REVIEW: The Other Lamb [2020]

Do you accept my grace? To be born into a world with set doctrines is to have no choice—often because you don’t realize one exists. That’s the power systemic modes of oppression hold over their victims. We’re told that fighting back makes things worse. Fighting for survival makes those in positions to help facilitate that survival less interested in helping. So we’re asked to remain quiet. Accept our fate and be grateful for what we have and grateful to those who give it with “grace” and not as a salve…

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REVIEW: The Kid Who Would Be King [2019]

Quick. Lift up the flaps. Another King Arthur retread? This was my first thought watching the trailer for Joe Cornish‘s The Kid Who Would Be King and probably a main contributor to why its box office was so poor (alongside an American aversion to thick British accents—albeit not nearly as thick as the writer/director’s brilliant debut Attack the Block). We’re barely two years removed from Guy Ritchie‘s acquired taste of a revision and not much further from the gritty magic-less one starring Clive Owen, so mustering enthusiasm isn’t guaranteed. What…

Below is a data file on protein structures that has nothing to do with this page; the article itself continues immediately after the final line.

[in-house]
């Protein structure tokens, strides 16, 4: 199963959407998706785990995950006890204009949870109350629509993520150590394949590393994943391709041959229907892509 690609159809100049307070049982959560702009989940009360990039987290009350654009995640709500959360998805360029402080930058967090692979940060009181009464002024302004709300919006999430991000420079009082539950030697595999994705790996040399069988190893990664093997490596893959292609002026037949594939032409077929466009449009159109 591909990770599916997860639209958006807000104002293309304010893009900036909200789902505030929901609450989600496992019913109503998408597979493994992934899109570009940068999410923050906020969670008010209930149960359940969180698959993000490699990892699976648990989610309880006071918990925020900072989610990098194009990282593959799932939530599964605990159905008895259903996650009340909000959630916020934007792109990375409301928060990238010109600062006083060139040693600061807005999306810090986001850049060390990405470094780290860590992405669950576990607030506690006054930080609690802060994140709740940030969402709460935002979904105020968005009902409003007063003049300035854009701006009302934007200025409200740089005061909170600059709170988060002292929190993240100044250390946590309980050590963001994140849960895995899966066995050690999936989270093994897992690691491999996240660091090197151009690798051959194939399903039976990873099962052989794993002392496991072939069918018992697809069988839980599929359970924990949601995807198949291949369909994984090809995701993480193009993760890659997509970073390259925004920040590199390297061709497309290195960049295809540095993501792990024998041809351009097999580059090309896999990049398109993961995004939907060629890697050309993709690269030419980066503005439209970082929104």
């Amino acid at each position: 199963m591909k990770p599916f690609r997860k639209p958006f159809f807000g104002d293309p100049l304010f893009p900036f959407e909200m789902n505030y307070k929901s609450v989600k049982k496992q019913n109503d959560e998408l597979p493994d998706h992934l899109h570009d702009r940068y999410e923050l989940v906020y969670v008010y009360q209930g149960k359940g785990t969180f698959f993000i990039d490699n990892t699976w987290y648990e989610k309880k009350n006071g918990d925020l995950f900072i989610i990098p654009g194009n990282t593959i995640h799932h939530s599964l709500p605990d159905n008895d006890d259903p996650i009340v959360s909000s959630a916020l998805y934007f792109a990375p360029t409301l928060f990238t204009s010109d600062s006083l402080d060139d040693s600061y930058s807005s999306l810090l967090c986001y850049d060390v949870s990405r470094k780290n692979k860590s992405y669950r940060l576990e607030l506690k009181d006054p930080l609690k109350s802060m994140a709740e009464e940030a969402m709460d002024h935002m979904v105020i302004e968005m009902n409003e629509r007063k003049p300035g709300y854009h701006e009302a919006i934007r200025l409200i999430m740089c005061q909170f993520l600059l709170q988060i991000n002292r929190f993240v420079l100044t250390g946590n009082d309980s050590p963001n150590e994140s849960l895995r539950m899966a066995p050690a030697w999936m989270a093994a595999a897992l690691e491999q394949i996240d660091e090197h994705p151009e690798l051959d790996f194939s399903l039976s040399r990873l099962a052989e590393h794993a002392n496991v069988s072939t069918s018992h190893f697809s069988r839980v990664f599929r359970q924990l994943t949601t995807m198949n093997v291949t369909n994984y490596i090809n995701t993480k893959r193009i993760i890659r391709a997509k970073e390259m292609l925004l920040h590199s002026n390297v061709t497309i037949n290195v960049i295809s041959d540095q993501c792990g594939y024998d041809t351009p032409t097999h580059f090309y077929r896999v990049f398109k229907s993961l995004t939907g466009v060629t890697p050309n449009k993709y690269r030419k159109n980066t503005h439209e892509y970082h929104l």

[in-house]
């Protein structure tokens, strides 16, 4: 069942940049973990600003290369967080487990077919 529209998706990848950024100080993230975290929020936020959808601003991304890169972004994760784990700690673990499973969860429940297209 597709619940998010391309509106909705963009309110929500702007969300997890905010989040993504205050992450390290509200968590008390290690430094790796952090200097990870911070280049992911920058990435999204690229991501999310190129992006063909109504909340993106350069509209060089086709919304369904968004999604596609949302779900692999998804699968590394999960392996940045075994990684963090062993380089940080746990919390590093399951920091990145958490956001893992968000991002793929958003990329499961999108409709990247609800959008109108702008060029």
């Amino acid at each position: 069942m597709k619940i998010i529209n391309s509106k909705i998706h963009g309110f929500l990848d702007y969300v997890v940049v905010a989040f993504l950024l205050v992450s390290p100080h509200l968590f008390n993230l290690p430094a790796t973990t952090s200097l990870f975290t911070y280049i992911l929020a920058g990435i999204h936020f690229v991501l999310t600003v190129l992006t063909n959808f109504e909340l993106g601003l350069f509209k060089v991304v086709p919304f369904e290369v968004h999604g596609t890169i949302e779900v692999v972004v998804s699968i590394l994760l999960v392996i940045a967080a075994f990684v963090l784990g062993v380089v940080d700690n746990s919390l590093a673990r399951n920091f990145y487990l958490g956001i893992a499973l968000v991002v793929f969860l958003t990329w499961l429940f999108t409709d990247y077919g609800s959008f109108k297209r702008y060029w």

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REVIEW: Colette [2018]

It might ruffle some feathers back home. What Wash Westmoreland (who co-wrote with his late husband Richard Glatzer and Rebecca Lenkiewicz) has done with Colette is craft an origin story for the famous, Nobel Prize-nominated French novelist Sidonie-Gabrielle Colette. It begins in Saint-Sauveur-en-Puisaye with her as the teenage daughter of poor country folk unable to pay a dowry to the successful Parisian entrepreneur who fancied her, Henry Gauthier-Villars (known by his more concise nom-de-plume, Willy). Colette soon moves to Paris with her new husband—who gave up his inheritance to follow…

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